Expert consultation can come in handy when the vein test doesn't apply.
Expert consultation can come in handy when the vein test doesn't apply.

Expert consultation can come in handy when the vein test doesn't apply.

She offered this test as a better option: “If you want to know which colors look best on you, actually hold different colors up to your face when it’s makeup-free and in natural light,” she said. “See how your eyes, skin and hair react to those colors in real time. Then drape clothing items of different colors across your shoulders and snap a selfie of each.” She suggests a friend-lifeline to help you decide. “Send a few friends a screenshot of your camera roll, with the grid of color selfies. Where their responses overlap will reveal some of your best and least flattering colors.”

It’s not necessarily scientific, but it can be helpful. “This method will at least give you a bank of flattering colors you can rely on for special occasions, photo shoots and whenever you want to feel vibrant. It will also help you avoid investing in colors that are going to wash you out and drain your glow.”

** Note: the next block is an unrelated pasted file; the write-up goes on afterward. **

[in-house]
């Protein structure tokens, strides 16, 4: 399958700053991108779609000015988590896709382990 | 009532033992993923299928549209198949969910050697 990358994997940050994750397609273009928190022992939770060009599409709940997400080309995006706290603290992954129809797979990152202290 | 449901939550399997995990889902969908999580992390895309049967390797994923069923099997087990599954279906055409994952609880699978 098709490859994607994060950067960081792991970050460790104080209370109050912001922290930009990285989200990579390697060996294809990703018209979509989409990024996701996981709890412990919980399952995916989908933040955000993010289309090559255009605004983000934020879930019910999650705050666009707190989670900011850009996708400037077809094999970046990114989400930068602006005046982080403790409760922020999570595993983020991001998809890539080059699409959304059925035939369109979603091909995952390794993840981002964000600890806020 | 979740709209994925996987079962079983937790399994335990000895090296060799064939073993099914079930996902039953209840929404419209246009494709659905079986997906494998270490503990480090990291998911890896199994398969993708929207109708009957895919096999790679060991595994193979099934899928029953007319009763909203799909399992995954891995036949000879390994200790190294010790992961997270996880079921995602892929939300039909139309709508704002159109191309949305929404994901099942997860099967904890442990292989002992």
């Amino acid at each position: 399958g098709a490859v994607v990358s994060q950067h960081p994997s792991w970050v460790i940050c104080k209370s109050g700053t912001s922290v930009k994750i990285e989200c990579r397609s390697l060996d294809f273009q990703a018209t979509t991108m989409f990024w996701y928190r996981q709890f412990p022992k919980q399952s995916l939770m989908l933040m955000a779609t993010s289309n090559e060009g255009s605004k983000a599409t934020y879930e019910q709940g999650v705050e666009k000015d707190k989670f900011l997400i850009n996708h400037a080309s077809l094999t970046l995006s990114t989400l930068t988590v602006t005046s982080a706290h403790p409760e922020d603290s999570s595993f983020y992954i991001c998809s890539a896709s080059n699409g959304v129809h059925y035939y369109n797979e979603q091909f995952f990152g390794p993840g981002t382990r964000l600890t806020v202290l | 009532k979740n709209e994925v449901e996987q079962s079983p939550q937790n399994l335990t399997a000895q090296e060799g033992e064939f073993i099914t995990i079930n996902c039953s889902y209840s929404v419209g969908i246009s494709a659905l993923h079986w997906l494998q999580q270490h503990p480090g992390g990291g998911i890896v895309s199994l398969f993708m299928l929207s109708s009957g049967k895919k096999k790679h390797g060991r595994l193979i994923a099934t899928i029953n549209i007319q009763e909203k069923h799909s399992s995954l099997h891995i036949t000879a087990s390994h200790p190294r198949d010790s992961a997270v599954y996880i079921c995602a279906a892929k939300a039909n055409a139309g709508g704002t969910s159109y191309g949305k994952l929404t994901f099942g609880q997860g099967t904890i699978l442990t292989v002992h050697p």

How aging affects your palette 

Once you know your palette, it will stay pretty much the same for many years, experts said. “In most cases, your coloring and palette are stable from your late teens until around the time of menopause,” Myers said. “Our skin tends to cool slightly with age, and as our hair grays, it adds to this cooling effect.

“As they get older, some people in warm palettes might drop some of the warmest shades that previously flattered them, like pumpkin oranges or golden yellow, and start to add in some neutral blues, greens  and pinks to the rotation. But the majority of their best colors will remain constant.”